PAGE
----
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How to: Add a Property to a SharePoint Project Item Extension

You can use a project item extension to add a property to any SharePoint project item that is already installed in Visual Studio. The property appears in the Properties window when the project item is selected in Solution Explorer.

The following steps assume that you have already created a project item extension. For more information, see How to: Create a SharePoint Project Item Extension.

To add a property to a project item extension

  1. Define a class with a public property that represents the property you are adding to a project item type. If you want to add multiple properties to a project item type, you can define all the properties in the same class or in different classes.

  2. In the Initialize method of your ISharePointProjectItemTypeExtension implementation, handle the ProjectItemPropertiesRequested event of the projectItemType parameter.

  3. In the event handler for the ProjectItemPropertiesRequested event, add an instance of your properties class to the PropertySources collection of the event arguments parameter.

The following code example demonstrates how to add a property named Example Property to the Event Receiver project item.

using System;
using System.ComponentModel;
using System.ComponentModel.Composition;
using Microsoft.VisualStudio.SharePoint;

namespace Contoso.Examples.ProjectItemExtensionWithProperty
    internal class ExampleProjectItemExtensionWithProperty : ISharePointProjectItemTypeExtension
        public void Initialize(ISharePointProjectItemType projectItemType)
            projectItemType.ProjectItemPropertiesRequested += 

        void projectItemType_ProjectItemPropertiesRequested(object sender, 
            SharePointProjectItemPropertiesRequestedEventArgs e)
            CustomProperties propertyObject;

            // If the properties object already exists, get it from the project item's annotations.
            if (!e.ProjectItem.Annotations.TryGetValue(out propertyObject))
                // Otherwise, create a new properties object and add it to the annotations.
                propertyObject = new CustomProperties(e.ProjectItem);


    internal class CustomProperties
        private ISharePointProjectItem projectItem;

        internal CustomProperties(ISharePointProjectItem projectItem)
            this.projectItem = projectItem;

        private const string PropertyId = "Contoso.ExampleProperty";
        private const string PropertyDefaultValue = "This is an example property.";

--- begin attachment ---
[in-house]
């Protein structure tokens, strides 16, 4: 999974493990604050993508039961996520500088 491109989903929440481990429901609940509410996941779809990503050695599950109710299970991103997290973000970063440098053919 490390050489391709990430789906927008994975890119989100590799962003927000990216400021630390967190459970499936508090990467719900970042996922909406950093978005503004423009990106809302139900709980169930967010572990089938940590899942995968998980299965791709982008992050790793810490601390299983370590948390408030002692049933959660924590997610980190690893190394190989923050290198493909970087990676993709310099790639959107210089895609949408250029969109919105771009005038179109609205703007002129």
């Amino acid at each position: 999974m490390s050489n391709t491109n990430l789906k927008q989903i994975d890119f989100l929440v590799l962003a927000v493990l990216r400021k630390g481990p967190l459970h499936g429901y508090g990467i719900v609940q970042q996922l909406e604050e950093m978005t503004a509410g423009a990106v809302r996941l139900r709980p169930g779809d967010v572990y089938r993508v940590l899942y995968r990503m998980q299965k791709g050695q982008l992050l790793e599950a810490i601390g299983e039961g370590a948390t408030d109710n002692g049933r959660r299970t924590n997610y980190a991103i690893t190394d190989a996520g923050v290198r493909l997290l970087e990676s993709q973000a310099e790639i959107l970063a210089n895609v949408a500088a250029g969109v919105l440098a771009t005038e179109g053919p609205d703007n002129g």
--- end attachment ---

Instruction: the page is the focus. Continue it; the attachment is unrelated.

[DisplayName("Example Property")]
        [DescriptionAttribute("This is an example property for project items.")]
        public string ExampleProperty
                string propertyValue;

                // Get the current property value if it already exists; otherwise, return a default value.
                if (!projectItem.ExtensionData.TryGetValue(PropertyId, out propertyValue))
                    propertyValue = PropertyDefaultValue;
                return propertyValue;
                if (value != PropertyDefaultValue)
                    // Store the property value in the ExtensionData property of the project item. 
                    // Data in the ExtensionData property persists when the project is closed.
                    projectItem.ExtensionData[PropertyId] = value;
                    // Do not save the default value.

Understanding the Code

To ensure that the same instance of the CustomProperties class is used each time the ProjectItemPropertiesRequested event occurs, the code example adds the properties object to the Annotations property of the project item the first time this event occurs. The code retrieves this object whenever this event occurs again. For more information about using the Annotations property to associate data with project items, see Associating Custom Data with SharePoint Tools Extensions.

To persist changes to the property value, the set accessor for ExampleProperty saves the new value to the ExtensionData property of the ISharePointProjectItem object that the property is associated with. For more information about using the ExtensionData property to persist data with project items, see Saving Data in Extensions of the SharePoint Project System.

Specifying the Behavior of Custom Properties

You can define how a custom property appears and behaves in the Properties window by applying attributes from the System.ComponentModel namespace to the property definition. The following attributes are useful in many scenarios:

  • DisplayNameAttribute: Specifies the name of the property that appears in the Properties window.

  • DescriptionAttribute: Specifies the description string that appears in the bottom of the Properties window when the property is selected.

  • DefaultValueAttribute: Specifies the default value of the property.

  • TypeConverterAttribute: Specifies a custom conversion between the string that is displayed in the Properties window and a non-string property value.

  • EditorAttribute: Specifies a custom editor to use to modify the property.

These examples require a class library project with references to the following assemblies:

  • Microsoft.VisualStudio.SharePoint

  • System.ComponentModel.Composition

To deploy the extension, create a Visual Studio extension (VSIX) package for the assembly and any other files that you want to distribute with the extension. For more information, see Deploying Extensions for the SharePoint Tools in Visual Studio.